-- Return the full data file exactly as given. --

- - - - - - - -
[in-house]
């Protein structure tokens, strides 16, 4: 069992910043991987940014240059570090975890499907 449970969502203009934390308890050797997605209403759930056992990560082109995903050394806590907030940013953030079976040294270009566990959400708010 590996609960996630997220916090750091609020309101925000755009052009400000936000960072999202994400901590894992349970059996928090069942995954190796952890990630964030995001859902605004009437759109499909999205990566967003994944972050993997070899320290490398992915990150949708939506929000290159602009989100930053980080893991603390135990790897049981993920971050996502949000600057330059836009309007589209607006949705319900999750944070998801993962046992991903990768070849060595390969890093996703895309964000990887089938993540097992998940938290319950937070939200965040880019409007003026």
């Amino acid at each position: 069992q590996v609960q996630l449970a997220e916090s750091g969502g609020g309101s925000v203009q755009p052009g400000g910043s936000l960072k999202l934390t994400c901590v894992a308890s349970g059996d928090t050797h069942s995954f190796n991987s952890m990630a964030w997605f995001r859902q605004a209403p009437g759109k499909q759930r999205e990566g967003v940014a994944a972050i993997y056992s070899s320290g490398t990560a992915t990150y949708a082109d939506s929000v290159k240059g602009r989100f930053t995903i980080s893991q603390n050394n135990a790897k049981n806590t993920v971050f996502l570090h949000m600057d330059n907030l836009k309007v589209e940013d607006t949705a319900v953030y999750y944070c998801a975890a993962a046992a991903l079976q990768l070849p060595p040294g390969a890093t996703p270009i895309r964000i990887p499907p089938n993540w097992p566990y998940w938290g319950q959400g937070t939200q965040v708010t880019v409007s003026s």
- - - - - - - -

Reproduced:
[in-house]
């Protein structure tokens, strides 16, 4: 069992910043991987940014240059570090975890499907 449970969502203009934390308890050797997605209403759930056992990560082109995903050394806590907030940013953030079976040294270009566990959400708010 590996609960996630997220916090750091609020309101925000755009052009400000936000960072999202994400901590894992349970059996928090069942995954190796952890990630964030995001859902605004009437759109499909999205990566967003994944972050993997070899320290490398992915990150949708939506929000290159602009989100930053980080893991603390135990790897049981993920971050996502949000600057330059836009309007589209607006949705319900999750944070998801993962046992991903990768070849060595390969890093996703895309964000990887089938993540097992998940938290319950937070939200965040880019409007003026």
């Amino acid at each position: 069992q590996v609960q996630l449970a997220e916090s750091g969502g609020g309101s925000v203009q755009p052009g400000g910043s936000l960072k999202l934390t994400c901590v894992a308890s349970g059996d928090t050797h069942s995954f190796n991987s952890m990630a964030w997605f995001r859902q605004a209403p009437g759109k499909q759930r999205e990566g967003v940014a994944a972050i993997y056992s070899s320290g490398t990560a992915t990150y949708a082109d939506s929000v290159k240059g602009r989100f930053t995903i980080s893991q603390n050394n135990a790897k049981n806590t993920v971050f996502l570090h949000m600057d330059n907030l836009k309007v589209e940013d607006t949705a319900v953030y999750y944070c998801a975890a993962a046992a991903l079976q990768l070849p060595p040294g390969a890093t996703p270009i895309r964000i990887p499907p089938n993540w097992p566990y998940w938290g319950q959400g937070t939200q965040v708010t880019v409007s003026s």